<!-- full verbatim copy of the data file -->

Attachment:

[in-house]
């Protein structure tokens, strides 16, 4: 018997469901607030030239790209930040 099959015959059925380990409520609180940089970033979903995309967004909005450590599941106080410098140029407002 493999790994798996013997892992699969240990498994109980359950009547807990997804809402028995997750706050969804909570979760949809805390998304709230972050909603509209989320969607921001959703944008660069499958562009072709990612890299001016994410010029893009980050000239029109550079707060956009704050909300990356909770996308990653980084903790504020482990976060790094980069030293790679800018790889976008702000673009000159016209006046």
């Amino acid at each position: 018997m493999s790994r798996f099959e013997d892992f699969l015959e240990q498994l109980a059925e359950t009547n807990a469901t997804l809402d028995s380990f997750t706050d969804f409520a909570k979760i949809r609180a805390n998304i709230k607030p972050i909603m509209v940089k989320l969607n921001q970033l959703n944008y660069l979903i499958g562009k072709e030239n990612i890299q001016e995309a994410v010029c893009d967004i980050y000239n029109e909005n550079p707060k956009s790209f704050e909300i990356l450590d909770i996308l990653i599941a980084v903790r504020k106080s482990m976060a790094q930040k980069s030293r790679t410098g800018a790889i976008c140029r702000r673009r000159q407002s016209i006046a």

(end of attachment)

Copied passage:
[in-house]
């Protein structure tokens, strides 16, 4: 018997469901607030030239790209930040 099959015959059925380990409520609180940089970033979903995309967004909005450590599941106080410098140029407002 493999790994798996013997892992699969240990498994109980359950009547807990997804809402028995997750706050969804909570979760949809805390998304709230972050909603509209989320969607921001959703944008660069499958562009072709990612890299001016994410010029893009980050000239029109550079707060956009704050909300990356909770996308990653980084903790504020482990976060790094980069030293790679800018790889976008702000673009000159016209006046």
């Amino acid at each position: 018997m493999s790994r798996f099959e013997d892992f699969l015959e240990q498994l109980a059925e359950t009547n807990a469901t997804l809402d028995s380990f997750t706050d969804f409520a909570k979760i949809r609180a805390n998304i709230k607030p972050i909603m509209v940089k989320l969607n921001q970033l959703n944008y660069l979903i499958g562009k072709e030239n990612i890299q001016e995309a994410v010029c893009d967004i980050y000239n029109e909005n550079p707060k956009s790209f704050e909300i990356l450590d909770i996308l990653i599941a980084v903790r504020k106080s482990m976060a790094q930040k980069s030293r790679t410098g800018a790889i976008c140029r702000r673009r000159q407002s016209i006046a």